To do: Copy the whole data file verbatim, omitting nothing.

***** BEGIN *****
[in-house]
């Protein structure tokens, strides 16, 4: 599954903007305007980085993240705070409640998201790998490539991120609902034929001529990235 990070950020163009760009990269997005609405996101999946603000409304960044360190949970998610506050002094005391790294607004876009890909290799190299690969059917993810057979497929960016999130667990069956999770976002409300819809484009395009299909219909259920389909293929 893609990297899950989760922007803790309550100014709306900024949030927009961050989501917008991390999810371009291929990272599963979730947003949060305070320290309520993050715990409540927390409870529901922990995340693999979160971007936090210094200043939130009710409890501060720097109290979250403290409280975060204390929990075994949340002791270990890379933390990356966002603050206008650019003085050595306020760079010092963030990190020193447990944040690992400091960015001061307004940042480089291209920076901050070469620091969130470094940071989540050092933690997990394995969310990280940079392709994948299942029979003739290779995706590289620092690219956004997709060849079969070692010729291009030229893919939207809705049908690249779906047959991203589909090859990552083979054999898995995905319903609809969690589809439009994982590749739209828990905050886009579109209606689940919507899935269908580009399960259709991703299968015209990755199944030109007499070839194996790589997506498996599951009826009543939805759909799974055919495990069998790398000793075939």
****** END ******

[in-house]
């Protein structure tokens, strides 16, 4: 599954903007305007980085993240705070409640998201790998490539991120609902034929001529990235 990070950020163009760009990269997005609405996101999946603000409304960044360190949970998610506050002094005391790294607004876009890909290799190299690969059917993810057979497929960016999130667990069956999770976002409300819809484009395009299909219909259920389909293929 893609990297899950989760922007803790309550100014709306900024949030927009961050989501917008991390999810371009291929990272599963979730947003949060305070320290309520993050715990409540927390409870529901922990995340693999979160971007936090210094200043939130009710409890501060720097109290979250403290409280975060204390929990075994949340002791270990890379933390990356966002603050206008650019003085050595306020760079010092963030990190020193447990944040690992400091960015001061307004940042480089291209920076901050070469620091969130470094940071989540050092933690997990394995969310990280940079392709994948299942029979003739290779995706590289620092690219956004997709060849079969070692010729291009030229893919939207809705049908690249779906047959991203589909090859990552083979054999898995995905319903609809969690589809439009994982590749739209828990905050886009579109209606689940919507899935269908580009399960259709991703299968015209990755199944030109007499070839194996790589997506498996599951009826009543939805759909799974055919495990069998790398000793075939």